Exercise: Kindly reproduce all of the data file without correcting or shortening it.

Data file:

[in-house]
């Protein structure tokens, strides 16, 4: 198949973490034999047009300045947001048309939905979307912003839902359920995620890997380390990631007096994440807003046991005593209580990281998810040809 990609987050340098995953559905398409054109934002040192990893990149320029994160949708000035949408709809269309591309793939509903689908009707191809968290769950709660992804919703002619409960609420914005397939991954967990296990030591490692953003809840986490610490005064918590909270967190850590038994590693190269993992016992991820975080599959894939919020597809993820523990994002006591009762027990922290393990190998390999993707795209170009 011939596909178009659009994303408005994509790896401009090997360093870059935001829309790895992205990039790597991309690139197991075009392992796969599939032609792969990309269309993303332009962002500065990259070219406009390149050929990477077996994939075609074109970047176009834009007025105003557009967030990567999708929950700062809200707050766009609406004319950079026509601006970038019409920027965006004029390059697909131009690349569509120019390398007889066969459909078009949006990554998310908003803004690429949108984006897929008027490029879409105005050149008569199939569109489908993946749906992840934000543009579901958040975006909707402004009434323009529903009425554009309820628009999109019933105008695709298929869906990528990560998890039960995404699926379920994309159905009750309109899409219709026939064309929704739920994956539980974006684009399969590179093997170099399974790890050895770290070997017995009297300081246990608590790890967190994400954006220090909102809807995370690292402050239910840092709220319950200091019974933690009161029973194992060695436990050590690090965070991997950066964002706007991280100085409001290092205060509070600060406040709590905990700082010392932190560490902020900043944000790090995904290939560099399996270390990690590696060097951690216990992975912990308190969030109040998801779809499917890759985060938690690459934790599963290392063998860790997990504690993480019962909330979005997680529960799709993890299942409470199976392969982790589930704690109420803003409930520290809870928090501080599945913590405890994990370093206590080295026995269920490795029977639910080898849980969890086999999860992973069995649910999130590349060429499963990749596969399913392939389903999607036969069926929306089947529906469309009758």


[in-house]
């Protein structure tokens, strides 16, 4: 198949973490034999047009300045947001048309939905979307912003839902359920995620890997380390990631007096994440807003046991005593209580990281998810040809 990609987050340098995953559905398409054109934002040192990893990149320029994160949708000035949408709809269309591309793939509903689908009707191809968290769950709660992804919703002619409960609420914005397939991954967990296990030591490692953003809840986490610490005064918590909270967190850590038994590693190269993992016992991820975080599959894939919020597809993820523990994002006591009762027990922290393990190998390999993707795209170009 011939596909178009659009994303408005994509790896401009090997360093870059935001829309790895992205990039790597991309690139197991075009392992796969599939032609792969990309269309993303332009962002500065990259070219406009390149050929990477077996994939075609074109970047176009834009007025105003557009967030990567999708929950700062809200707050766009609406004319950079026509601006970038019409920027965006004029390059697909131009690349569509120019390398007889066969459909078009949006990554998310908003803004690429949108984006897929008027490029879409105005050149008569199939569109489908993946749906992840934000543009579901958040975006909707402004009434323009529903009425554009309820628009999109019933105008695709298929869906990528990560998890039960995404699926379920994309159905009750309109899409219709026939064309929704739920994956539980974006684009399969590179093997170099399974790890050895770290070997017995009297300081246990608590790890967190994400954006220090909102809807995370690292402050239910840092709220319950200091019974933690009161029973194992060695436990050590690090965070991997950066964002706007991280100085409001290092205060509070600060406040709590905990700082010392932190560490902020900043944000790090995904290939560099399996270390990690590696060097951690216990992975912990308190969030109040998801779809499917890759985060938690690459934790599963290392063998860790997990504690993480019962909330979005997680529960799709993890299942409470199976392969982790589930704690109420803003409930520290809870928090501080599945913590405890994990370093206590080295026995269920490795029977639910080898849980969890086999999860992973069995649910999130590349060429499963990749596969399913392939389903999607036969069926929306089947529906469309009758």